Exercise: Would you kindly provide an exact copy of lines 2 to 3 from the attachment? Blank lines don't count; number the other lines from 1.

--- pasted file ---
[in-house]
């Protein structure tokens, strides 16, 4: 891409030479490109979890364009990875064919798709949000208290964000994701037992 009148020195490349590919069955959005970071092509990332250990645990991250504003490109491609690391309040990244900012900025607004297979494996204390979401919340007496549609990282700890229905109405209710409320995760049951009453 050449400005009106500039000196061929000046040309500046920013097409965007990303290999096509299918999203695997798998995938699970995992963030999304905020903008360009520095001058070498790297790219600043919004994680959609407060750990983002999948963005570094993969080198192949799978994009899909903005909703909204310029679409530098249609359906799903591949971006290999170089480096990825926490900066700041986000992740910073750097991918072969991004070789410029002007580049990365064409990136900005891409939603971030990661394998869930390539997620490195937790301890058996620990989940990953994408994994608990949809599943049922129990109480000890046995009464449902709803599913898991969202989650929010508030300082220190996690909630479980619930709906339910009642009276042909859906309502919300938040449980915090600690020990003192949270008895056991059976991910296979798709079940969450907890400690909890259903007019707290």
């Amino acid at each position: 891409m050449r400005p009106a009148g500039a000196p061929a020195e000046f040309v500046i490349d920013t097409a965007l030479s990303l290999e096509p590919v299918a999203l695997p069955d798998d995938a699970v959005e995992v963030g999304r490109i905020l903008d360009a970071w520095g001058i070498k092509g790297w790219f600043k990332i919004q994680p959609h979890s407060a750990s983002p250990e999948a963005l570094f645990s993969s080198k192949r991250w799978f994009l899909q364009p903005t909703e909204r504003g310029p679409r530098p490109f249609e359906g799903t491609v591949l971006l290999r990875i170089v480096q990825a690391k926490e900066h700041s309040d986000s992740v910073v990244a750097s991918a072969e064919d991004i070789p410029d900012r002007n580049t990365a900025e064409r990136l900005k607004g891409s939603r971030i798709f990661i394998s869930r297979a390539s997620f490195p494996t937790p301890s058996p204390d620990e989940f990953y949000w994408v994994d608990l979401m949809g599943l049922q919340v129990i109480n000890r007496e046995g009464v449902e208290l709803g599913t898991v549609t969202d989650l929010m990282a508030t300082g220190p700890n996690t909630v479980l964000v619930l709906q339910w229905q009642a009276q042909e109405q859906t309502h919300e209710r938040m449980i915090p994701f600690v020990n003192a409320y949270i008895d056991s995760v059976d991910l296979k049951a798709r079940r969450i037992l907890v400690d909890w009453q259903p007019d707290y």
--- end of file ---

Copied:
């Protein structure tokens, strides 16, 4: 891409030479490109979890364009990875064919798709949000208290964000994701037992 009148020195490349590919069955959005970071092509990332250990645990991250504003490109491609690391309040990244900012900025607004297979494996204390979401919340007496549609990282700890229905109405209710409320995760049951009453 050449400005009106500039000196061929000046040309500046920013097409965007990303290999096509299918999203695997798998995938699970995992963030999304905020903008360009520095001058070498790297790219600043919004994680959609407060750990983002999948963005570094993969080198192949799978994009899909903005909703909204310029679409530098249609359906799903591949971006290999170089480096990825926490900066700041986000992740910073750097991918072969991004070789410029002007580049990365064409990136900005891409939603971030990661394998869930390539997620490195937790301890058996620990989940990953994408994994608990949809599943049922129990109480000890046995009464449902709803599913898991969202989650929010508030300082220190996690909630479980619930709906339910009642009276042909859906309502919300938040449980915090600690020990003192949270008895056991059976991910296979798709079940969450907890400690909890259903007019707290």
């Amino acid at each position: 891409m050449r400005p009106a009148g500039a000196p061929a020195e000046f040309v500046i490349d920013t097409a965007l030479s990303l290999e096509p590919v299918a999203l695997p069955d798998d995938a699970v959005e995992v963030g999304r490109i905020l903008d360009a970071w520095g001058i070498k092509g790297w790219f600043k990332i919004q994680p959609h979890s407060a750990s983002p250990e999948a963005l570094f645990s993969s080198k192949r991250w799978f994009l899909q364009p903005t909703e909204r504003g310029p679409r530098p490109f249609e359906g799903t491609v591949l971006l290999r990875i170089v480096q990825a690391k926490e900066h700041s309040d986000s992740v910073v990244a750097s991918a072969e064919d991004i070789p410029d900012r002007n580049t990365a900025e064409r990136l900005k607004g891409s939603r971030i798709f990661i394998s869930r297979a390539s997620f490195p494996t937790p301890s058996p204390d620990e989940f990953y949000w994408v994994d608990l979401m949809g599943l049922q919340v129990i109480n000890r007496e046995g009464v449902e208290l709803g599913t898991v549609t969202d989650l929010m990282a508030t300082g220190p700890n996690t909630v479980l964000v619930l709906q339910w229905q009642a009276q042909e109405q859906t309502h919300e209710r938040m449980i915090p994701f600690v020990n003192a409320y949270i008895d056991s995760v059976d991910l296979k049951a798709r079940r969450i037992l907890v400690d909890w009453q259903p007019d707290y």